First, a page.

And they’d all envy me
And ask if they could visit
And I’d say, “Yes—just two or three.”

A sailor’s life is not for me
But I like to be afloat
With calm waters rocking gently
My pretty little boat.

So come on down and join me there
You can live on one as well!
There’ll be two of us then, you know,
And we’ll have lots to do and tell.

We’ll play pirates or pilots or adventurers
And pretend we’re not afloat
And then settle down and read some books
In my happy little boat.

–Dan Verner April 29, 2013

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Looking Back

the heavens

It was about a year ago that I had eyelid surgery to correct what is technically called “droopy eyelids.” As my optometrist said when I checked with her a year ago in September, “It’s no wonder you can’t see—your eyelid is drooping halfway over your pupil.”
I haven’t said didn’t say a whole lot about this surgery because I don’t like to call a lot of attention to myself, although my appearance certainly did afterward. I looked like I had gone about three rounds with Muhammad Ali–and lost.
I experienced my drooping eyelids as not having enough light to see. If I held my eyelid up, there was much more light, but I looked funny walking around holding them up. Same thing with holding them in place with duct tape as some people do. I chose surgery, and it took six months from the time I saw the optometrist to the day of surgery.
Becky drove me over to a well-appointed surgery center in Chevy Chase last May where I was promptly taken back and prepped for surgery. I won’t go into too many details except to say I was given a “twilight sleep” sedation so I could follow commands. It worked: I was awake but didn’t care what happened to me. I had my eyes closed as the surgeon worked and as he finished, he said, “Open your eyes.”
The room seemed flooded with light. “There’s so much light,” I said, and there was, especially since it was an O.R. with O.R. lights. The surgery crew laughed at what I said.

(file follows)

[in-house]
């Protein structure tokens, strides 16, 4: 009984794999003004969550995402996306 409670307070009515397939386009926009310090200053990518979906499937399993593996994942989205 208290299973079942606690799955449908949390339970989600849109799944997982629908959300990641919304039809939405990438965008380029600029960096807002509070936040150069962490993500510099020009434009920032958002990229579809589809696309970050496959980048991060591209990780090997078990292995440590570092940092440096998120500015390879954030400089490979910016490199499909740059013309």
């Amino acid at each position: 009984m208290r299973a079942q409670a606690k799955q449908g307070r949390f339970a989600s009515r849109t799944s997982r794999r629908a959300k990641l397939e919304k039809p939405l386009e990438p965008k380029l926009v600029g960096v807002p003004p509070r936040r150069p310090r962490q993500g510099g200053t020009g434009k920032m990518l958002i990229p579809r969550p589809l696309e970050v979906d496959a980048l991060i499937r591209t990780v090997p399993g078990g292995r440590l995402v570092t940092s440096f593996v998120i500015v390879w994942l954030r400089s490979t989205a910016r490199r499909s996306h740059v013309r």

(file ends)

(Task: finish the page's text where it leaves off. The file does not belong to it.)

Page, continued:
After a short time in recovery, Becky drove me back home where we arrived about 2 PM. I was to spend the rest of that day and the next flat on my back with frozen peas or lima beans on my eyes to keep down swelling and bruising.
I found it hard to keep still and lie down. Becky kept reminding me, sometimes forcefully, how important it was to do just that. I eventually settled down, and in the next day and a half discovered some things to do while lying on your back unable to see because you have gauze pads and iced vegetables on your eyes. So, here is what I did:
I listened to the radio, particularly news, traffic and weather from the glass-enclosed nerve center of WTOP. Their frequent times checks made it easy to tell when it was time to switch the somewhat thawed peas for a freshly frozen pack. By the way, it you want to thaw about a quarter pound of peas or lima beans, hold them on your head for about half an hour. That’ll do the trick.
I listened to Pandora, the internet music service, grooving (but not too much) to the likes of Dan Fogelberg, Gordon Lightfoot, Art Garfunkel and Jim Croce. I found that I could add percussion by tapping on the wall as well.
I listen to several televised baseball games and finally switched to radio broadcasts where the descriptions were more complete.
I did some gentle yoga exercises to keep from getting stiff from lying around.
And I talked on the telephone with anyone who called, except for solicitors.
I was able to get up to go to the bathroom and eat, and then promptly go back and lie down with my iced eyeballs.
I decided after trying to make my way around the upper floor where I am familiar with what’s there that I would not make a good blind person. I kept running into things and was afraid of falling down the stairs and setting back my recovery. Vision is truly a gift. I did try playing guitar, thinking that some famous musicians like Stevie Wonder, Ray Charles, Doc Watson and Blind Lemon Jefferson were blind. I could barely play my guitar by holding it on my chest but I didn’t find songs by these artists such as “Deep River Blues” and “See that my Grave Is Kept Clean” much help in healing. I gave that up very quickly.
With my eyelids lifted, I have had more light coming into my pupils. With more light, I also see details better. I also gained 30 additional degrees of upward peripheral vision through this procedure. I hadn’t thought about this until I was walking into the church one afternoon a couple of weeks after surgery and I thought, hey! there’s a whole sky—a whole heaven up there and I didn’t even have to raise my head to see it.

My eyes have been opened and I have seen the light.